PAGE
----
Volunteers of America of Kentucky's new CEO starts April 1
Friday, March 27, 2015, 12:15pm EDT
Wesley Kerrick, Correspondent
Volunteers of America of Kentucky's next president and CEO, Jennifer Hancock, will step into her new role April 1. She succeeds Janie Burks, who is retiring after having worked at the organization since the late 1980s and serving as its president and CEO since 2006.
“It is my great honor to take the torch from an inspiring leader who has accomplished so much and to lead the way into a dynamic, new future," Hancock said in a news release.
Hancock, who has more than 20 years of experience in the nonprofit field, was appointed the organization's president-elect last year. After joining Volunteers of America of Kentucky in 2007 as vice president of program development, she was named vice president of external relations, and, subsequently, chief operating officer.
As president and CEO, Hancock will oversee the organization's 37 programs and $28 million annual budget.
“When the board of directors embarked on the challenging mission of selecting Janie's successor, we conducted a thorough search and were mindful of the importance of a smooth transition,” Lisa DeJaco, chairwoman of the board of Volunteers of America of Kentucky, said in the release. “Owing to the significant impact Jennifer has made in key roles at Volunteers of America and with an eye on the future needs of the organization, we knew without question that Jennifer was the ideal candidate to succeed Janie."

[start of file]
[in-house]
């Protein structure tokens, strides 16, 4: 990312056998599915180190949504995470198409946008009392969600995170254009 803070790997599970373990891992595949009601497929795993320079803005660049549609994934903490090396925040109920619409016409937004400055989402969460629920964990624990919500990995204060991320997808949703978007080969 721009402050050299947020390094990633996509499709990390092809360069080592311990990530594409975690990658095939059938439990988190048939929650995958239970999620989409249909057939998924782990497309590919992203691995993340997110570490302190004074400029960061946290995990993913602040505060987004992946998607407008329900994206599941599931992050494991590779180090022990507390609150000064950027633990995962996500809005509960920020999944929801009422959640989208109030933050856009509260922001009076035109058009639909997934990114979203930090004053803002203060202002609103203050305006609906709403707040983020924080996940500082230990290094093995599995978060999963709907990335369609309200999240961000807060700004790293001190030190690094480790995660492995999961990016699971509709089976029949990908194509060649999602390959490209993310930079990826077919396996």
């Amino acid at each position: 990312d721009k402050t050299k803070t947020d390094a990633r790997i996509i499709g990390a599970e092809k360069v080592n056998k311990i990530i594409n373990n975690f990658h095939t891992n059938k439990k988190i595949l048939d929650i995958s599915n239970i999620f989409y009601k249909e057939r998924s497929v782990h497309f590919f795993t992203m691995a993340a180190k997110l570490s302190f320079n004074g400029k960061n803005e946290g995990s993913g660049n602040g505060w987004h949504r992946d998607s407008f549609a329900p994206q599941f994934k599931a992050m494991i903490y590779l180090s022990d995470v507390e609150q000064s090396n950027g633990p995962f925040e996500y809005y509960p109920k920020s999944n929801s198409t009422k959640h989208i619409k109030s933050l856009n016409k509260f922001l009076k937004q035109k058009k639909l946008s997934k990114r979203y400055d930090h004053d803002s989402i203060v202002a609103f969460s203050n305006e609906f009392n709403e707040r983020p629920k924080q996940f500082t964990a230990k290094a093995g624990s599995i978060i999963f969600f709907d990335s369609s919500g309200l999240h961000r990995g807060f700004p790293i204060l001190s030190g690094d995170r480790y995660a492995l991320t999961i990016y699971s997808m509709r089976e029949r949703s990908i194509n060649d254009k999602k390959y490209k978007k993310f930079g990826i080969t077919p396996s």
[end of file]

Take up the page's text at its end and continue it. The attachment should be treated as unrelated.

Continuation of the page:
Before joining Volunteers of America, Hancock previously worked at the Center for Women and Families, where she was chief operating officer and interim president and CEO.
A licensed clinical social worker, she has served on the adjunct faculty at the University of Louisville Kent School of Social Work since 2007 and a operated a private mental health services practice since 2002. She has also worked with Ten Broeck Hospital, Bluegrass Rape Crisis Center, and Chrysalis House in Lexington.
During Burks' tenure as president and CEO, she helped improve the organization's financial position; installed organizational systems for efficiency; and engaged a diverse group of board members, donors and volunteers, according to the release.
Founded in 1896, Volunteers of America of Kentucky employed 700 workers last year and served more than 20,000 people. The organization provides addiction recovery services, support for people with developmental disabilities, housing services, HIV prevention, and support for veterans.